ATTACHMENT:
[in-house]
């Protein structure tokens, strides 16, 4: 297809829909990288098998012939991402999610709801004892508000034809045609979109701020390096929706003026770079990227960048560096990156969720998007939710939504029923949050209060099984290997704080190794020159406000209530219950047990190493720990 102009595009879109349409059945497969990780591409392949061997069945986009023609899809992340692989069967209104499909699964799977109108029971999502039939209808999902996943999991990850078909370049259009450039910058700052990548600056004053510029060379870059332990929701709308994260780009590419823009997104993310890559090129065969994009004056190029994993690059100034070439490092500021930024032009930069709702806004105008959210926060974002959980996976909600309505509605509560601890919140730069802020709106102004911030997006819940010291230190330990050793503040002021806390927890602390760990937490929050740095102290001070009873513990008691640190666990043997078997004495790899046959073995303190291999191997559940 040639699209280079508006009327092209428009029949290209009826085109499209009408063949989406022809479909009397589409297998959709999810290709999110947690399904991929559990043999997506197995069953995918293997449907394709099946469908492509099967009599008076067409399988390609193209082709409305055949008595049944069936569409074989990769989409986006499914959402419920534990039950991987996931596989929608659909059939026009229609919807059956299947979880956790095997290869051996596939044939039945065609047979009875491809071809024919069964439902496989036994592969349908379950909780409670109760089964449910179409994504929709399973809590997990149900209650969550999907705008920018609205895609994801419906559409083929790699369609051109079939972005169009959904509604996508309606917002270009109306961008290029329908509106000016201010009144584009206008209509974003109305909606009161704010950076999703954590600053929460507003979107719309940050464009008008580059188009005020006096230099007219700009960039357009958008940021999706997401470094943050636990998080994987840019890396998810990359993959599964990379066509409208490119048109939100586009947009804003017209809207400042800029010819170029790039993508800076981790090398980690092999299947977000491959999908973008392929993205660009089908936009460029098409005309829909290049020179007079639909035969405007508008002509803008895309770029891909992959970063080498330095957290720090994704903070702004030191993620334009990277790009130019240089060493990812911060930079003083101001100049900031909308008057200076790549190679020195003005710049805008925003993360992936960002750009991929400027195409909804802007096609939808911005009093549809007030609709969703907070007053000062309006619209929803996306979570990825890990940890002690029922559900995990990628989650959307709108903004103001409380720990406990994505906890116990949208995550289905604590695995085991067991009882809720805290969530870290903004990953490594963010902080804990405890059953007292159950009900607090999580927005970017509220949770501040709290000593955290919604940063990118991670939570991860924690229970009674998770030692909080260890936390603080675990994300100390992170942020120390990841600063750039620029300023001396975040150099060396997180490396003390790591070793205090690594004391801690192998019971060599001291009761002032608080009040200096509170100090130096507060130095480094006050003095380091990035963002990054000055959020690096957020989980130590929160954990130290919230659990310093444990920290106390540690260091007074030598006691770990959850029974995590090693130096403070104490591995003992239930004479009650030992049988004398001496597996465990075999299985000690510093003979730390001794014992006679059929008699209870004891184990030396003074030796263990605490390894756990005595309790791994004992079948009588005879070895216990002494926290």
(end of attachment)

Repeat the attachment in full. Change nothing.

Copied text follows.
[in-house]
């Protein structure tokens, strides 16, 4: 297809829909990288098998012939991402999610709801004892508000034809045609979109701020390096929706003026770079990227960048560096990156969720998007939710939504029923949050209060099984290997704080190794020159406000209530219950047990190493720990 102009595009879109349409059945497969990780591409392949061997069945986009023609899809992340692989069967209104499909699964799977109108029971999502039939209808999902996943999991990850078909370049259009450039910058700052990548600056004053510029060379870059332990929701709308994260780009590419823009997104993310890559090129065969994009004056190029994993690059100034070439490092500021930024032009930069709702806004105008959210926060974002959980996976909600309505509605509560601890919140730069802020709106102004911030997006819940010291230190330990050793503040002021806390927890602390760990937490929050740095102290001070009873513990008691640190666990043997078997004495790899046959073995303190291999191997559940 040639699209280079508006009327092209428009029949290209009826085109499209009408063949989406022809479909009397589409297998959709999810290709999110947690399904991929559990043999997506197995069953995918293997449907394709099946469908492509099967009599008076067409399988390609193209082709409305055949008595049944069936569409074989990769989409986006499914959402419920534990039950991987996931596989929608659909059939026009229609919807059956299947979880956790095997290869051996596939044939039945065609047979009875491809071809024919069964439902496989036994592969349908379950909780409670109760089964449910179409994504929709399973809590997990149900209650969550999907705008920018609205895609994801419906559409083929790699369609051109079939972005169009959904509604996508309606917002270009109306961008290029329908509106000016201010009144584009206008209509974003109305909606009161704010950076999703954590600053929460507003979107719309940050464009008008580059188009005020006096230099007219700009960039357009958008940021999706997401470094943050636990998080994987840019890396998810990359993959599964990379066509409208490119048109939100586009947009804003017209809207400042800029010819170029790039993508800076981790090398980690092999299947977000491959999908973008392929993205660009089908936009460029098409005309829909290049020179007079639909035969405007508008002509803008895309770029891909992959970063080498330095957290720090994704903070702004030191993620334009990277790009130019240089060493990812911060930079003083101001100049900031909308008057200076790549190679020195003005710049805008925003993360992936960002750009991929400027195409909804802007096609939808911005009093549809007030609709969703907070007053000062309006619209929803996306979570990825890990940890002690029922559900995990990628989650959307709108903004103001409380720990406990994505906890116990949208995550289905604590695995085991067991009882809720805290969530870290903004990953490594963010902080804990405890059953007292159950009900607090999580927005970017509220949770501040709290000593955290919604940063990118991670939570991860924690229970009674998770030692909080260890936390603080675990994300100390992170942020120390990841600063750039620029300023001396975040150099060396997180490396003390790591070793205090690594004391801690192998019971060599001291009761002032608080009040200096509170100090130096507060130095480094006050003095380091990035963002990054000055959020690096957020989980130590929160954990130290919230659990310093444990920290106390540690260091007074030598006691770990959850029974995590090693130096403070104490591995003992239930004479009650030992049988004398001496597996465990075999299985000690510093003979730390001794014992006679059929008699209870004891184990030396003074030796263990605490390894756990005595309790791994004992079948009588005879070895216990002494926290």